My 10 tips on sailboat racing for beginners follow some stories I have about our limited racing experiences. By default, we are sailboat cruisers – the exact opposite of racers. But even with our limited experiences, we have had major experiences. Discover how we, as absolute novices, managed to gain some wins and then read my tips at the end. Allow me to start with a story…
The race committee leader looked at my husband, Simon, and said,
‘In all my five years of organizing sailboat racing for beginners I’ve never witnessed your crazy tactic. It was rather brilliant but now I have to change the rules.’
Previous to owning our own sailboat we went for an annual sailing vacation with a company called SunSail. My husband and I would choose between options in the British Virgin Islands, Greece, and Turkey.
Rather than selecting a bareboat option where you simply sail around by yourself, we always chose to do a flotilla. In a flotilla, there are around ten to fifteen other boats doing the same as you all ending up in the same harbor every night. We enjoyed the social element of meeting others and it was always fun to swap stories at the end of the day.
During our week of sailing bliss, the SunSail representative would put on a friendly race between all the boats.
The informal sailboat racing for beginners was usually the day before our vacation ended.
Throughout the week Simon would weigh up his competition, play with the boat to see how fast he could get her to go and visualize winning the race. It’s sad to admit but I think one year I found him cleaning the hull of the boat to make the boat go faster!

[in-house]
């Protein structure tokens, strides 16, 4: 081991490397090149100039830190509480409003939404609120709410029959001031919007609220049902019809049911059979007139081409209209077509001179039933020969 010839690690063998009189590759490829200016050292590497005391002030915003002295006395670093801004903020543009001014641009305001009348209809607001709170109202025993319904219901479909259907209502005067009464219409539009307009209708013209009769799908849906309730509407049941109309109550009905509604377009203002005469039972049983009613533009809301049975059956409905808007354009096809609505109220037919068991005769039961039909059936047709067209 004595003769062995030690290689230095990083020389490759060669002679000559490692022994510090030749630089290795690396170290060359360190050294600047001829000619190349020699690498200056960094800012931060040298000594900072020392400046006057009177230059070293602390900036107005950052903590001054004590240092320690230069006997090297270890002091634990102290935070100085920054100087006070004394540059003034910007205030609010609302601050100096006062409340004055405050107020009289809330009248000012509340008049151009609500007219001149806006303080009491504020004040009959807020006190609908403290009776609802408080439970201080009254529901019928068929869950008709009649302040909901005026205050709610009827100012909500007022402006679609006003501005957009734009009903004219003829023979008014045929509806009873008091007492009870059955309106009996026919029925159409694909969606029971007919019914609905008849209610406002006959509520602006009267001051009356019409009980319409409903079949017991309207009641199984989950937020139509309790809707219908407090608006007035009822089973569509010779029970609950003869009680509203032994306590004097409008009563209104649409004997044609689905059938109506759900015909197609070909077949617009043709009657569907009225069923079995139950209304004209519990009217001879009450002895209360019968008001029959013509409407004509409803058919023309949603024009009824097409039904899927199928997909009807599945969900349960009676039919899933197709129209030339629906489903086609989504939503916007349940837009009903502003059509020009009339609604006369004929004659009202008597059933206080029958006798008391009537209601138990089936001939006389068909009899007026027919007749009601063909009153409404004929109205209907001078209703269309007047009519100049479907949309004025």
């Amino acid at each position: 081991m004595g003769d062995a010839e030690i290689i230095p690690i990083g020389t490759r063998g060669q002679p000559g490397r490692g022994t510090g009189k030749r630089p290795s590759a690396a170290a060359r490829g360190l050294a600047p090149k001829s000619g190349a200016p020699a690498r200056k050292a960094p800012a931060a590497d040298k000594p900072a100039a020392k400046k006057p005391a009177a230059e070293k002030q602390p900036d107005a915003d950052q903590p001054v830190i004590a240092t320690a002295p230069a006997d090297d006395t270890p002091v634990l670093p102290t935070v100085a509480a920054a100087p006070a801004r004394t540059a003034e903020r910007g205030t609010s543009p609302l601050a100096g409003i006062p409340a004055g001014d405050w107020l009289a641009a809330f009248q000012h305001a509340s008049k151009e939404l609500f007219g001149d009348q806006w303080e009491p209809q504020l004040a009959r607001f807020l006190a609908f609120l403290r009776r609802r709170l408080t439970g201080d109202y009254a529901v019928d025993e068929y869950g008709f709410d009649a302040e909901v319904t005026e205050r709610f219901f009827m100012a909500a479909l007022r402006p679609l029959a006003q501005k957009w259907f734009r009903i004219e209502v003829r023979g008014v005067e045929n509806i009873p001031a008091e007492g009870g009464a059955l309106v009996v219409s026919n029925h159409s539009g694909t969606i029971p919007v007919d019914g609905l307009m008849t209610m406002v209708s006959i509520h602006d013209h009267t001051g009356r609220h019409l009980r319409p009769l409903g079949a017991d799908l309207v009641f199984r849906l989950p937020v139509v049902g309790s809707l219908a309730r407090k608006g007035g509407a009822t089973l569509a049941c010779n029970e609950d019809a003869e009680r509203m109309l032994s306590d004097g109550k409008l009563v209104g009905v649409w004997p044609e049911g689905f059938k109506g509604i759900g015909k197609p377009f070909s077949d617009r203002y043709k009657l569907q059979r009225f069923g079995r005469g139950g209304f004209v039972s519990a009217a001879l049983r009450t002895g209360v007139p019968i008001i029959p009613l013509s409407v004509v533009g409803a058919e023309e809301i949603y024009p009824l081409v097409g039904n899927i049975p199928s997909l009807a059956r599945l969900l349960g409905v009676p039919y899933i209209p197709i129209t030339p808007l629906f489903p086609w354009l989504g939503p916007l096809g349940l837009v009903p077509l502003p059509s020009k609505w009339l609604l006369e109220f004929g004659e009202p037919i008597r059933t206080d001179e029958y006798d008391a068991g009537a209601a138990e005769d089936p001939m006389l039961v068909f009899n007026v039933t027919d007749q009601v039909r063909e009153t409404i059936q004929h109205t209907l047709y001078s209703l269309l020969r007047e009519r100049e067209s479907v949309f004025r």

For the particular race I mentioned at the beginning, however, Simon made a move that shocked everyone. Did we win? Yes. Was it a clean win? I’m not sure? I’ll let you decide.
Staged in the British Virgin Islands, the race was to start in a narrow area with quite a few expensive mega yachts. The SunSail representatives didn’t want novice charter boat operators losing control and hitting anything. So, the rule was that you must keep your engine on and only turn it off once you cross the start line. By doing so, the sailors could have more control over the boat.
But let me back up.
The day before the sailboat race for beginners, Simon looked at me and said, ‘I want you to time one minute.’ I looked at my phone and said, ‘Ok, I’m timing.’ Simon then put the boat into full speed and when the minute was up, I said, ‘Time’s up.’ I had no idea what Simon was doing. After a full day of sailing, I was ready for my wine, so I urged Simon to head in for the day.